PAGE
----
When Kate came to herself after the terrible incident which frustrated her attempt at escape, she found herself in bed in her own little room. By the light which shone in through the window she knew that it must be well on in the day. Her head was throbbing violently, and she was so weak that she could hardly raise herself in bed. When she looked round she found that Rebecca had brought a chair in from her room and was sitting by the fire. At the sound of her movement the maid glanced up and perceived that her mistress had recovered consciousness.
“Lor’ bless me!” she cried, “you’ve given us a pretty fright. We thought you wasn’t coming back to your senses no more. You’ve been a-lyin’ there since the middle of the night, and now it’s close on to twelve o’clock.”
Kate lay silent for some little time, putting together all that had occurred. “Oh, Rebecca,” she said at last, shivering at the recollection, “I have seen the most dreadful sight. Either I am going mad, or I have seen a ghost.”
“We thought you were a ghost yourself,” said the girl reproachfully. “What with the screechin’ and you lying so white in the middle of the passage, it was enough to make any one’s ‘air turn grey. Mr. Girdlestone, he lifted you up, an’ carried you back into your room. He was cut to the heart, the good gentleman, when he saw what you’d been after, a-tryin’ to give him the slip.”
“Oh, this dreadful house will kill me—it will kill me!” Kate moaned.
“I cannot stay in it any longer. What shall I do? Oh, Rebecca,
Rebecca, what shall I do?”
The fresh-coloured maid came across with a simper upon her pretty, vulgar face, and sat on the side of the bed. “What’s the matter, then?” she asked. “What is it that you have seen?”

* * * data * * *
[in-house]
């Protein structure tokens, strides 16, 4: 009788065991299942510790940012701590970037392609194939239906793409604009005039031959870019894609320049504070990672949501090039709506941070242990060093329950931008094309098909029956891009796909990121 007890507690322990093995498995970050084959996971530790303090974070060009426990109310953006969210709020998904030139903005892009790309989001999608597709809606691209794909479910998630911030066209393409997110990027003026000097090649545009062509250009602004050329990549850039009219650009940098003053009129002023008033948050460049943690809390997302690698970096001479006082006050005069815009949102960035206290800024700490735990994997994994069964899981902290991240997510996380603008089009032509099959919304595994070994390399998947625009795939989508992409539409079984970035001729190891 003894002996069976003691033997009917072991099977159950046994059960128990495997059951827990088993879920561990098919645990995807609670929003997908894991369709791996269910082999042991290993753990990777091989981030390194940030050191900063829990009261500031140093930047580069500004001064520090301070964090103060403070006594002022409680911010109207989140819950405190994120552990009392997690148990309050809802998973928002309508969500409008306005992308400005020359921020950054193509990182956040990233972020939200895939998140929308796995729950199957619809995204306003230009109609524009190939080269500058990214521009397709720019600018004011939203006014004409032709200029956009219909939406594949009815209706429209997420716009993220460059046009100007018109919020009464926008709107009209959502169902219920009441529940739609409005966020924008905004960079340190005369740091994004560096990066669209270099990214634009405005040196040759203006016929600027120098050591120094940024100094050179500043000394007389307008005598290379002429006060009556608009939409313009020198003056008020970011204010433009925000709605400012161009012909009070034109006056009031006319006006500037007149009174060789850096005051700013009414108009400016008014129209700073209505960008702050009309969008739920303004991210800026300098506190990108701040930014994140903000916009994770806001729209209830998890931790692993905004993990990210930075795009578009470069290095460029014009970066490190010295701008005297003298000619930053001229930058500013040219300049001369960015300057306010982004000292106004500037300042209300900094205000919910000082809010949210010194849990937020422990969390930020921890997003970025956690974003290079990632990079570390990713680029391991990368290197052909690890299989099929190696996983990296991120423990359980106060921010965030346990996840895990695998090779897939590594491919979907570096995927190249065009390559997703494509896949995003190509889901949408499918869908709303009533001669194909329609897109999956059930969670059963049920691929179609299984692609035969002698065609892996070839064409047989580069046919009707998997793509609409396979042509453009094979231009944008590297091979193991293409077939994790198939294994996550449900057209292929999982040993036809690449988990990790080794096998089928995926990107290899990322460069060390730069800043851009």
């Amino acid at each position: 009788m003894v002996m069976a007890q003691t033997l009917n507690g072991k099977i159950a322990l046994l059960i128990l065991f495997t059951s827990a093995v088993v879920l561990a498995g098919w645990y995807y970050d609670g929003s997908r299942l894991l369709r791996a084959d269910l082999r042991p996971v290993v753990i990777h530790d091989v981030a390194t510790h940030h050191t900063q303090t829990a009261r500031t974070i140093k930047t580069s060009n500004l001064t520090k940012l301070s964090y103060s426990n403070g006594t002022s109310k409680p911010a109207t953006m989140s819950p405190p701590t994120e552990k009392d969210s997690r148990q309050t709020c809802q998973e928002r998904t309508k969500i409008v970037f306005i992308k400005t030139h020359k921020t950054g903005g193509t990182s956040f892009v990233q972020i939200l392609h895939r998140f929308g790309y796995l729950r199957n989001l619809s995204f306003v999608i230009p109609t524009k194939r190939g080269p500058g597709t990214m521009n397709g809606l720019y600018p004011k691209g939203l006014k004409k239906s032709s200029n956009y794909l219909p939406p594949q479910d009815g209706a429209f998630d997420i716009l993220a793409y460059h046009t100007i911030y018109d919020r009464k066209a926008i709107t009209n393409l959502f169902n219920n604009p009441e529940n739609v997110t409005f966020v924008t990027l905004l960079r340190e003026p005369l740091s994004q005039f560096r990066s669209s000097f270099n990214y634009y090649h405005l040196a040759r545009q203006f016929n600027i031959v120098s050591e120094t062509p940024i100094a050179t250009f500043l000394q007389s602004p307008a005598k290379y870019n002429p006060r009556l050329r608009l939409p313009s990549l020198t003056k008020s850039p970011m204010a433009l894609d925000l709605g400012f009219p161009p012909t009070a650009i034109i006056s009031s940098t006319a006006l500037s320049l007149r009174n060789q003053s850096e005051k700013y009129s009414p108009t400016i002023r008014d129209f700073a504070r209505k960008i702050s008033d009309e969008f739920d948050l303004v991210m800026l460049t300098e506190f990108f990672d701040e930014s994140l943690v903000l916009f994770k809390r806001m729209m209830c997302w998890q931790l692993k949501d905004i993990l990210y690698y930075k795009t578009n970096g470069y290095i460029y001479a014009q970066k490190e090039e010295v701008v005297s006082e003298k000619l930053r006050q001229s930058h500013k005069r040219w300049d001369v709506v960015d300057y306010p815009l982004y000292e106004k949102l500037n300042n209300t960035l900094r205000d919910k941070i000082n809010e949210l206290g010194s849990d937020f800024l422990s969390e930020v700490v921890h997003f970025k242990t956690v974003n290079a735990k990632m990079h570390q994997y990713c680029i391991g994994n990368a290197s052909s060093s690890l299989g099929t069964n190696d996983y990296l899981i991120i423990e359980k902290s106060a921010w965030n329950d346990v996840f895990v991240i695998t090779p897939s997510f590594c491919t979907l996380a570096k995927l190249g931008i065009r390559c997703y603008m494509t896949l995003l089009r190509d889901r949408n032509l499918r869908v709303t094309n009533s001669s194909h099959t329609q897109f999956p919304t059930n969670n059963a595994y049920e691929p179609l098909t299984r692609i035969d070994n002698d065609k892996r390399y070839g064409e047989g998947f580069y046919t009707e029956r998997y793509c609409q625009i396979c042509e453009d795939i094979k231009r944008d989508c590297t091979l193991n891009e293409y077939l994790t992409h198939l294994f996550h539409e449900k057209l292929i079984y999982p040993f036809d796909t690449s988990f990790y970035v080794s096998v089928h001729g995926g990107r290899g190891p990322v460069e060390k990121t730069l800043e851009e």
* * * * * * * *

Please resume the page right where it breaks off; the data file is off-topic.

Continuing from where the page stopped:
“I have seen—oh, Rebecca, it is too dreadful to talk of. I have seen that poor monk who was killed in the cellars. It was not fancy. I saw him as plainly as I see you now, with his tall thin figure, and long loose gown, and the brown cowl drawn over his face.”
“God preserve us!” cried Rebecca nervously, glancing over her shoulder.
“It is enough to give one the creeps.”
“I pray that I may never see such a sight again. Oh, Rebecca, if you have the heart of a woman, help me to get away from this place. They mean that I should never go from it alive. I have read it in my guardian’s eyes. He longs for my death. Do, do tell me what I should do for the best.”
“I’m surprised at you!” the maid said with dignity. “When Mr. Girdlestone and Mr. Ezra is so good to you, and provides you with a country-house and every convenience as ‘eart could wish, all you can find to do is to go screamin’ about at night, and then talk as if you was a-goin’ to be murdered in the day. I really am surprised. There’s Mr. Girdlestone a-callin.’ He’d be shocked, poor gentleman, if he knew how you was abusin’ of him.” Rebecca’s face assumed an expression of virtuous indignation as she swept out of the room, but her black eyes shone with the unholy light of cruelty and revenge.
Left to herself, Kate rose and dressed as well as her weakness would permit. Her nerves were so shaken that she started at the least sound, and she could hardly recognize the poor pale face which she saw in the glass as her own. She had scarcely finished her toilet before her guardian came up into her room.
“You are better, then?” he said.
“I am very ill,” she answered gently.
“No wonder, after rushing about the corridors in that absurd fashion in the dead of the night. Rebecca tells me that you imagine you met with some apparition. You are crying. Are you so unhappy, then?”